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Hold on to your hats! Russia moves on counter-sanctions

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  • Russia
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  • Competition, EU and Trade

18-05-2018

On Monday 14 May 2018 the Russian State Duma (the lower house of the Russian Federal Assembly) was presented with Draft Bill No. 464757-7 which, if signed into law, will make complying with Western sanctions on Russian soil a criminal offence. The bill was unanimously approved following a first reading on 15 May, however a second reading due to take place on 17 May was postponed pending further consultation with key Russian businesses and lobbying groups.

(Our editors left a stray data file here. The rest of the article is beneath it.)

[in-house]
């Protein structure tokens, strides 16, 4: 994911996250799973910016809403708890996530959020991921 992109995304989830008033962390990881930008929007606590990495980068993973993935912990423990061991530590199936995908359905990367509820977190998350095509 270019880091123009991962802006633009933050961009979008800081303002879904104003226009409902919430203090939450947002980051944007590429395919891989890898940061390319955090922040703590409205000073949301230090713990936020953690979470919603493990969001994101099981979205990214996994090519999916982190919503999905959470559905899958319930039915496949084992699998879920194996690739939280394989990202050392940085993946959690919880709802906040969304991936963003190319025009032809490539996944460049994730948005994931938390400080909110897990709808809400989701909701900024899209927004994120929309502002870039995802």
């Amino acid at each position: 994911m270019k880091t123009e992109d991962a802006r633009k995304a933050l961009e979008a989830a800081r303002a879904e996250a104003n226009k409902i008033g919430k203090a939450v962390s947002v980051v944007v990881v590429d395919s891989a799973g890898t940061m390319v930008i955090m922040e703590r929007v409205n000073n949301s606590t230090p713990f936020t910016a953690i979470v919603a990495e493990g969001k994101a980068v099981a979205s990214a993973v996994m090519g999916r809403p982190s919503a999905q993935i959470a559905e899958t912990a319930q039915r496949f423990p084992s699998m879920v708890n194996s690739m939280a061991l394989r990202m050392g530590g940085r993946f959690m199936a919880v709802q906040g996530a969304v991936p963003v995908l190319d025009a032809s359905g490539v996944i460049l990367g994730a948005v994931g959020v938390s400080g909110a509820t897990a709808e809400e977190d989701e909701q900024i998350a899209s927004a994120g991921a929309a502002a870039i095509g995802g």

A second Draft Bill on counter-sanctions was approved following a second reading on 17 May.

The two proposed pieces of legislation were first proposed in mid-April as part of Russia’s counter-sanctions measures, following the imposition of new sanctions on Russian companies and individuals by the United States.

Background

On Friday 6 April the United States Treasury Department announced a new wave of sanctions against a number of Russian individuals and companies in response to Russia’s alleged interference in the 2016 US Presidential election as well as “ongoing aggressions” in Crimea, Ukraine and Syria.

Draft Bill No. 464757-7 “On Amendments to the Criminal Code of the Russian Federation” (“the Criminal Liability Bill”) is intended to form part of a retaliatory response to the recent sanctions imposed by the US, along with Draft Bill No. 441399-7 “On Measures (Countermeasures) in Response to Unfriendly Actions of the USA and (or) other Foreign States” (“the Counter-Sanctions Bill”).